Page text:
Jonathan Schroden, Ph.D.
Research Program Director
Special Ops Research Coordinator
Dr. Jonathan Schroden is the Director of CNA's Center for Stability and Development (CSD), whose mission is to support decision-makers charged with planning, conducting, and assessing/evaluating prevention, stability, and development operations with objective analysis grounded in an understanding of operations. Specifically, CSD focuses on the following:
Development and assessment of foreign security forces (e.g., security cooperation, security force assistance, foreign internal defense, building partner capacity)Conflict prevention, crisis response, and post-conflict reconstruction efforts Terrorism and counterterrorism, insurgency and counterinsurgency, stability operations, and political, unconventional, and information warfare Assessment, monitoring, and evaluation of security sector programs
Dr. Schroden also directs CNA's Special Operations Program, which focuses on bringing CNA's "full spectrum" research and analysis capabilities to bear on the most complex and challenging issues facing special operations forces (SOF) today and in the future.
Since joining CNA in 2003, Dr. Schroden has deployed or traveled 13 times to Afghanistan (twice at the request of the Commander, ISAF, and once at the request of the Commander, CSTC-A) and twice to Al Anbar, Iraq; has traveled throughout the Middle East; has gotten under way with numerous Navy ships; and has supported Hurricane Katrina disaster relief operations. He served as a strategic advisor to the 2nd Marine Expeditionary Force, Multi-National Force–West in Iraq, US Central Command, and the International Security Assistance Force in Afghanistan. He also served as CNA's first interim field representative to Marine Corps Forces Special Operations Command. Most recently, he directed CNA's assessment of the Trump Administration's South Asia Strategy and an independent review of the US Marine Corps' force design efforts. Dr. Schroden is also an adjunct professor at George Washington University where he lectures on military power and effectiveness.
Dr. Schroden holds PhD and MS degrees from Cornell University and BS degrees from the University of Minnesota–Duluth. His decorations include CNA's Phil E. DePoy Award for Analytic Excellence and the Cornell University Tunis Wentink Award. He has published in academic journals, such as Defense and Security Analysis, the Naval War College Review, the Journal of Strategic Studies, the Armed Forces Journal, and the Journal of the American Chemical Society. He has published online in such venues as War on the Rocks, The National Interest, and the Small Wars Journal. Dr. Schroden is also a frequent commentator on television (e.g., Indus News, France 24), radio (e.g., BBC NewsHour, NPR's Here and Now), podcasts (e.g., WarCast, PopularFront), and print (e.g., The Diplomat, Financial Times, Politico, Stars and Stripes, Voice of America, Reuters, Associated Press, al-Monitor, Military Times). You can follow him on Twitter (@jjschroden) and LinkedIn (www.linkedin.com/in/jonathanschroden).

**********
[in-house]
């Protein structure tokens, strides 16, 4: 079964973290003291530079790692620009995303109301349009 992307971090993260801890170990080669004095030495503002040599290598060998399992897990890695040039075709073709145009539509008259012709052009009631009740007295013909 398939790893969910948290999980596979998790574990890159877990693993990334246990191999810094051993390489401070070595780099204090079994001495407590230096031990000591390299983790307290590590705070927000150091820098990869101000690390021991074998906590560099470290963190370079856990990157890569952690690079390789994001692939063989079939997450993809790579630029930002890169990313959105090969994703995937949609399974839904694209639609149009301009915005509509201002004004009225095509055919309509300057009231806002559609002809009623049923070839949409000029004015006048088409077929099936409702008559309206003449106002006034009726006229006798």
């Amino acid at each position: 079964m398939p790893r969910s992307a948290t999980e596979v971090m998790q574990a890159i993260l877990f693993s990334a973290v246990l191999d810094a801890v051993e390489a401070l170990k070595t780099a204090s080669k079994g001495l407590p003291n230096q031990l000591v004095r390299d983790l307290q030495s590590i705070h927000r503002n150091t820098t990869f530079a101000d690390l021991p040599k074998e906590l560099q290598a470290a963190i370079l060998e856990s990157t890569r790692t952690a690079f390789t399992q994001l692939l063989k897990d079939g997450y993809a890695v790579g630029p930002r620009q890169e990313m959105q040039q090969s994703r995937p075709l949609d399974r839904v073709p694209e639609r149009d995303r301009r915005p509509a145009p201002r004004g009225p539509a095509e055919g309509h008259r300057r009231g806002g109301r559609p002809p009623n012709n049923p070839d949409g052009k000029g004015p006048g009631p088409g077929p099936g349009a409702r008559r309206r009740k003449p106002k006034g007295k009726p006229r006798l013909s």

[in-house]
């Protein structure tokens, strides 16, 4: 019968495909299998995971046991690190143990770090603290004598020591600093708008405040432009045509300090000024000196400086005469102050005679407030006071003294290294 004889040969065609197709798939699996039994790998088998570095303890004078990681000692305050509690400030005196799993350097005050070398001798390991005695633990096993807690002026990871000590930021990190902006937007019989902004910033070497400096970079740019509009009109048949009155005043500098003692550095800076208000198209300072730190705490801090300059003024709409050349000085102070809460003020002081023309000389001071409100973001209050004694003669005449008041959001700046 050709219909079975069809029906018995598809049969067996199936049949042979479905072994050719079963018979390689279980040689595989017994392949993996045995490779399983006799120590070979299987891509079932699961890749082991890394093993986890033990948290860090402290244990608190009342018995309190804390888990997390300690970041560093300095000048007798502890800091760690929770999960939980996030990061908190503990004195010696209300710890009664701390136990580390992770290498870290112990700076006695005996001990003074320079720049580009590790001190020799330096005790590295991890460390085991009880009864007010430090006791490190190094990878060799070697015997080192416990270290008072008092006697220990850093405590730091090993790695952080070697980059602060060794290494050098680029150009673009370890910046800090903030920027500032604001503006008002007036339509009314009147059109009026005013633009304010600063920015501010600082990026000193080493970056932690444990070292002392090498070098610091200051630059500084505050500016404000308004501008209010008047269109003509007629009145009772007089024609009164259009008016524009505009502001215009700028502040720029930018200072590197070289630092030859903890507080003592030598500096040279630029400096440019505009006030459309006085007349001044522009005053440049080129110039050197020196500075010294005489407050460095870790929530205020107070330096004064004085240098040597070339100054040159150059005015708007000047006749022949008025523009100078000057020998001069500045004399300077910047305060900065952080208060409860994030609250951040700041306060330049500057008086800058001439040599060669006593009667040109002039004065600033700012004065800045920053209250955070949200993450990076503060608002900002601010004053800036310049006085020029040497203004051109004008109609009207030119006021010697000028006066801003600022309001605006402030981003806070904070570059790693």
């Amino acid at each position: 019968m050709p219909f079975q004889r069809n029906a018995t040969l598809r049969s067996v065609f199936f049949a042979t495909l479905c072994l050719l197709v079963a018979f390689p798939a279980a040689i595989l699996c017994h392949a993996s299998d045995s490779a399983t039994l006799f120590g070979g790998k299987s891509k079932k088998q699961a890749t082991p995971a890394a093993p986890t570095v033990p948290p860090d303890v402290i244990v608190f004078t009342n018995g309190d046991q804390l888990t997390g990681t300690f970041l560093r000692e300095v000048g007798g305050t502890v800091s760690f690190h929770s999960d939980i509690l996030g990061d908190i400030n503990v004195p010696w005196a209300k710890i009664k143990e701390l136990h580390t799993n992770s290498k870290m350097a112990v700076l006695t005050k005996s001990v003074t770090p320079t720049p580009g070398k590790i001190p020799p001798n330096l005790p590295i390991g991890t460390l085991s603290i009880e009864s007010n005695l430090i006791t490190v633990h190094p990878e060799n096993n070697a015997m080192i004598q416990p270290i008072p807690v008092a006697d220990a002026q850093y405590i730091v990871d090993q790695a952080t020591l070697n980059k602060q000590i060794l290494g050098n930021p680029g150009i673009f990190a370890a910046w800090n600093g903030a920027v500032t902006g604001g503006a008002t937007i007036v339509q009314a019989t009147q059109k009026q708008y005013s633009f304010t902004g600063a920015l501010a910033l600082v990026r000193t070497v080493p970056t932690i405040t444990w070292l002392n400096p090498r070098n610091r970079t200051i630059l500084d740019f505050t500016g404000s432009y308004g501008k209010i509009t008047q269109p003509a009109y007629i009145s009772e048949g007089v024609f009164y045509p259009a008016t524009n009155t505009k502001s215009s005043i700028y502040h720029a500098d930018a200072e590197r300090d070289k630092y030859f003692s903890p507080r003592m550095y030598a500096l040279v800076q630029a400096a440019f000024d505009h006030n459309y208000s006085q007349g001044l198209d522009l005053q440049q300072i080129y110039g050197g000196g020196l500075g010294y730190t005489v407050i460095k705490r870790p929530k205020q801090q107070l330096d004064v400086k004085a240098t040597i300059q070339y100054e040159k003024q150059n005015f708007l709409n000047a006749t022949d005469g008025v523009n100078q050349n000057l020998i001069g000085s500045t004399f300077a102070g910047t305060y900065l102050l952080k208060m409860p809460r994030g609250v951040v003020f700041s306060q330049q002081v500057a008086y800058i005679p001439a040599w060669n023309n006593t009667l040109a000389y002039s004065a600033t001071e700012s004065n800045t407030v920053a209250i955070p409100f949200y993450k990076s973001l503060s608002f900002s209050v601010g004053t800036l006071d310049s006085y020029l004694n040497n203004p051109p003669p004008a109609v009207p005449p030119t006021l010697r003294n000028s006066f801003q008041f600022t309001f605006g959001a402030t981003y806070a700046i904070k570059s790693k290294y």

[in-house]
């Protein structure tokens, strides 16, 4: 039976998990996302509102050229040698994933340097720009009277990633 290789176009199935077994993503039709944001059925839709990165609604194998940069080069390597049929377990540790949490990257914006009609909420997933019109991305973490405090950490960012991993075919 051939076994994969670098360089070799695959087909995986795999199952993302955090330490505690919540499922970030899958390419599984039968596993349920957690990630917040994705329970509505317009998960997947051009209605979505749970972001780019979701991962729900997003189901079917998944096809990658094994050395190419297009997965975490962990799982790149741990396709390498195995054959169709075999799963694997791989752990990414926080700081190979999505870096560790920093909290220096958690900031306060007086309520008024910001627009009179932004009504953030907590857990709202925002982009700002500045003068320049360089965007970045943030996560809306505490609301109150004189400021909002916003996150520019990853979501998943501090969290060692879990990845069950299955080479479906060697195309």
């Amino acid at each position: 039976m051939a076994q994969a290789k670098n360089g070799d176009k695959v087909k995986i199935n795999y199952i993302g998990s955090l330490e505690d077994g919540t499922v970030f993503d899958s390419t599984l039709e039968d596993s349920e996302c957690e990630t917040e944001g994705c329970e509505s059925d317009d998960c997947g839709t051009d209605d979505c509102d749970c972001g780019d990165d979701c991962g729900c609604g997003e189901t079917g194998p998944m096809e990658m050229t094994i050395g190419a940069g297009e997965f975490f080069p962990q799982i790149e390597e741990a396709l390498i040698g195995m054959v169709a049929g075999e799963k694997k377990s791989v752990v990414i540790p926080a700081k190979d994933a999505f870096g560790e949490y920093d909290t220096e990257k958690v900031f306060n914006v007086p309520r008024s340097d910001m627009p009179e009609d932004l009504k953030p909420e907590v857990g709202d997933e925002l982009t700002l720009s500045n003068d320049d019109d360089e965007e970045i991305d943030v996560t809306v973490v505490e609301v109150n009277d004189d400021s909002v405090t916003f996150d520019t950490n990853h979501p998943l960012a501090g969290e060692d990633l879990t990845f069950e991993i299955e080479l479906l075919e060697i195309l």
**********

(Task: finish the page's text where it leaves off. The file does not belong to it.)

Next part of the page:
RECENT NEWSSeptember 3, 2020
Jonathan Schroden says, "Any time you have mergers of these kinds of groups, it can lead to increased strength and operations. So, I'm sure Pakistan is watching these developments with concern."
Voice of America: "Experts: Tehreek-E-Taliban Pakistan Merger With Splinter Groups 'Bad News' for Pakistan"August 26, 2020
Jonathan Schroden says, "The government there still thinks that they are more important to us than we are to them, and I don't think they appreciate that that calculus shifted some time ago."
Yahoo News: "When It Comes to Afghanistan, Trump's Policy Looks a Lot Like Biden's"
Jonathan Schroden says, "It's important for both sides to recognize they do have this mutual hatred of ISIS, to not allow this attack to derail the final slate of prisoner releases, and to move quickly into Intra-Afghan negotiations, which is something that ISIS does not want."
Indus News: "In Focus South Asia"July 5, 2020
Jonathan Schroden says, "If the U.S. pulled its [financing]" the way the Soviets cut off Najibullah's government in 1989, the government wouldn't last very long, unless some other external donor stepped in, which seems unlikely."
Lawfare Blog: "Afghanistan Between Negotiations: How the Doha Agreement Will Affect Intra-Afghan Peace"July 3, 2020
Jonathan Schroden says, "The Moscow Process leads to a peace settlement between the Taliban and the Afghan government and then the U.S. leaves."
Voice of America: "Afghan Lawmakers: Russian Support to Taliban No Secret"June 15, 2020
Jonathan Schroden writes, "It is clear that for the United States to meet the third part of the agreement, some form of residual uniformed presence will be required in Kabul—at least an embassy security detail and uniformed oversight of security assistance funding."
Lawfare: "Will the United States Really Go to Zero Troops in Afghanistan?"
Stability and Development ProgramStability and Development Program
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Independent Assessment of U.S. Government Efforts against Al-Qaeda
Summary of Independent Assessment of U.S. Government Efforts against Al-Qaeda
Asking the Right Questions: A Framework for Assessing Counterterrorism Actions
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